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Paying for College

Financial aid overview

Paying for college can be a daunting task. When making decisions about how to pay for college, it may be best to first familiarize yourself with the different types of financial aid available. Types of aid include Federal grants, Federal Work Study, and Federal student loans as well as scholarships and state aid.

The two main categories of financial aid for college are gift aid and self-help aid. Gift aid includes grants and scholarships, which usually do not have to be paid back. Self-help aid includes work study and loans. Pay from work study is earned by the student. Loans are to be repaid by the borrower with interest added. Federal financial aid in the form of grants, low-interest loans, and work study is used to pay for college expenses such as tuition and fees, room and board, books and supplies, and transportation. It can also be used to pay for other related expenses such as a computer and dependent care

Applying for Federal financial aid

To receive Federal financial aid, you will be required to apply each year. If you have previously received a Federal student loan, it may be helpful to see the total amount of Federal student loans that you have already borrowed. To view details about your previous Federal student loan, please sign on to NSLDS. Once you have signed into your NSLDS account, click on each loan to find your loan servicer contact information.

To apply for Federal financial aid, complete the Free Application for Federal Student Aid (FAFSA). The information listed on the FAFSA application will help to determine the amount of grants, work study, Federal student loans, and some types of state aid that you may be eligible to receive.

To see an estimate of how much Federal student aid you may be eligible to receive, complete the FAFSA4caster.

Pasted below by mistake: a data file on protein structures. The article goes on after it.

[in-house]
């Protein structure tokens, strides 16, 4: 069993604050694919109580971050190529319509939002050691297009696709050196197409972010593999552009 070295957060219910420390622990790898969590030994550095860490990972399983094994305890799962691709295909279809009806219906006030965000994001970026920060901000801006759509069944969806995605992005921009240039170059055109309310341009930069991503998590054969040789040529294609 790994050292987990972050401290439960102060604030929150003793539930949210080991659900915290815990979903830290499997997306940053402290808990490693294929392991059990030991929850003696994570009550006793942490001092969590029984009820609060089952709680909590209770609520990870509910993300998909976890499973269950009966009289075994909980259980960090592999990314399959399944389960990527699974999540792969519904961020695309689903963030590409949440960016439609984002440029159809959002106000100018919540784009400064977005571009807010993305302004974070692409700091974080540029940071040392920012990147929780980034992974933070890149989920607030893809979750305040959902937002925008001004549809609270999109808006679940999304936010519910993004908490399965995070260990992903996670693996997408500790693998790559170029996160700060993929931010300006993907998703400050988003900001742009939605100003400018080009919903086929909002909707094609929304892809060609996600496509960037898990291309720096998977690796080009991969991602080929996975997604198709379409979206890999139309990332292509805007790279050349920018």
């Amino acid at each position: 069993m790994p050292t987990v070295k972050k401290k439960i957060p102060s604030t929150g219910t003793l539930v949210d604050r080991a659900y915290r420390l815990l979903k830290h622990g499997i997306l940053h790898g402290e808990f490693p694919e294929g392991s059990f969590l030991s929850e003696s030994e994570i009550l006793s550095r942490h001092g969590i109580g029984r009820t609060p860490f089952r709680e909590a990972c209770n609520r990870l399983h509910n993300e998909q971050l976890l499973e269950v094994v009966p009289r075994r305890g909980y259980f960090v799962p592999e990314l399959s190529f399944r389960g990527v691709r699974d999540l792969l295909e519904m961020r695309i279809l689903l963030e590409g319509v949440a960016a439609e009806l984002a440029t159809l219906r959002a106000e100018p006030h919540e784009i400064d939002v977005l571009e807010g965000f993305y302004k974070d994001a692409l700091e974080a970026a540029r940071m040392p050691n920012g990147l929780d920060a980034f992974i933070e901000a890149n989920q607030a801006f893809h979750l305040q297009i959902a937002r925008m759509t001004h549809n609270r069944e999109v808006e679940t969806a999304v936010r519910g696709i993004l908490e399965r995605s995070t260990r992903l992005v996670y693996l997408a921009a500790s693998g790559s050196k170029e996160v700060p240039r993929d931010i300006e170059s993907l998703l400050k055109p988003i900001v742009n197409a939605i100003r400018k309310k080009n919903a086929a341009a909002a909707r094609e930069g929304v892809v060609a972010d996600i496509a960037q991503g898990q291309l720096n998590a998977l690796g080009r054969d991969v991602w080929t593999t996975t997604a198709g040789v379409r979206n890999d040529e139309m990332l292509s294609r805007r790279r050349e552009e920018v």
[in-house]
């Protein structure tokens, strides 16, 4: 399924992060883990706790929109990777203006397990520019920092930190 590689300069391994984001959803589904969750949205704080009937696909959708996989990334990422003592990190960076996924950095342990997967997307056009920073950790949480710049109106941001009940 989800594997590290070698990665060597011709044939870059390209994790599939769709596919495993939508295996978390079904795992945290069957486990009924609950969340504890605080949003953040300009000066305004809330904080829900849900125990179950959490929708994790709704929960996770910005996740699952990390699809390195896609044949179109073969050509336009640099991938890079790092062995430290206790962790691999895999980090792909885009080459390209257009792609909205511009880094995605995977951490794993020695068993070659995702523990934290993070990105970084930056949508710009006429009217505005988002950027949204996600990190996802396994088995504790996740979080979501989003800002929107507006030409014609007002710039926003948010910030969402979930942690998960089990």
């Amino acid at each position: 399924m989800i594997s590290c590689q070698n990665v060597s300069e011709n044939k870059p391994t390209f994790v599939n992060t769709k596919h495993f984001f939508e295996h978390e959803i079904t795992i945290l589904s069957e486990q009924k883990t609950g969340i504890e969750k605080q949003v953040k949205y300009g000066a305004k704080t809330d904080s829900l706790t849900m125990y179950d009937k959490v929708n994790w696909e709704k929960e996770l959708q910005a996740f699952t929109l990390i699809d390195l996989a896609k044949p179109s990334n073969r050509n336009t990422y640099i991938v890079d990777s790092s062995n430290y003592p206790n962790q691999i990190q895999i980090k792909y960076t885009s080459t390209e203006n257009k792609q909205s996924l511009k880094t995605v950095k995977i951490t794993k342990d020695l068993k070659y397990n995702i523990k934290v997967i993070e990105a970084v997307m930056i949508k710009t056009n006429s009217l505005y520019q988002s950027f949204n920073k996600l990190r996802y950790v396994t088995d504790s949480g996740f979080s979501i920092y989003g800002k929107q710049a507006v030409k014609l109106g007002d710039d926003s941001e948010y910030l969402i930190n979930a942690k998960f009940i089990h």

When applying for Federal financial aid, the following tips will help to reduce the risk of identity theft:

  • Apply for aid by completing the Free Application for Federal Student Aid (FAFSA) at the fafsa.ed.gov website.

  • When you exit the FAFSA website, close the browser so cookies from the session will be deleted automatically.

  • Don’t give anyone your Federal Student Aid ID, even if that person is helping you fill out the FAFSA.

  • Review your financial aid award documents and keep track of the amount of aid you applied for and received.

  • Never give personal information over the phone or Internet unless you are the one who made the contact.

Basic eligibility for Federal financial aid

To qualify for Federal financial aid, you must meet the following basic eligibility requirements:

  • Demonstrate financial need (for most programs)

  • Be a U.S. citizen or eligible noncitizen

  • Have a valid Social Security number

  • Be registered with the Selective Service, if you are a male

  • Have a high school diploma or a recognized equivalent of a high school diploma such as a General Educational Development certificate (GED) or complete a high school education in a home school setting approved under state law

  • Be enrolled as a regular student working toward a degree or certificate in an eligible program at an eligible institution

  • Be enrolled at least half time to be eligible for Direct Loan program funds

  • Make Satisfactory Academic Progress (SAP), as determined by the college

  • Not be in default on a Federal student loan or owe a Federal grant overpayment or Federal loan overpayment

Federal grants

A Federal grant is money that does not have to be repaid and is based on financial need. To apply for a Federal grant, complete the Free Application for Federal Student Aid (FAFSA)Completing and submitting the FAFSA is free, and it is your access to the largest source of financial aid for college.

There are four types of Federal grants:

  • Federal Pell Grant
  • Federal Supplemental Educational Opportunity Grant (FSEOG)
  • Teacher Education Assistance for College and Higher Education (TEACH) Grant
  • Iraq and Afghanistan Service Grant (IASG)
     

The chart below lists information about Federal grants.

Federal Grant Chart

Federal Grant

Summary

Award Information

Federal Pell Grant

  • Awarded to undergraduate students who have exceptional financial need and have not earned a first bachelor’s or professional degree

 

  • Can only receive for 12 semesters or the equivalent (roughly six years)

  • Maximum amount awarded for the 2017-18 award year is $5,920

 

  • Amount can change yearly

 

  • Amount received is based on

  • Financial need

  • Cost of Attendance (COA)

  • Status as full-time or part-time student

  • Attending school for full academic year or less

 

Federal Supplemental Educational Opportunity Grant (FSEOG)

  • Awarded to undergraduate students who have the most exceptional financial need

 

  • Priority is given to Pell Grant recipients

 

  • Administered directly by the financial aid office at your school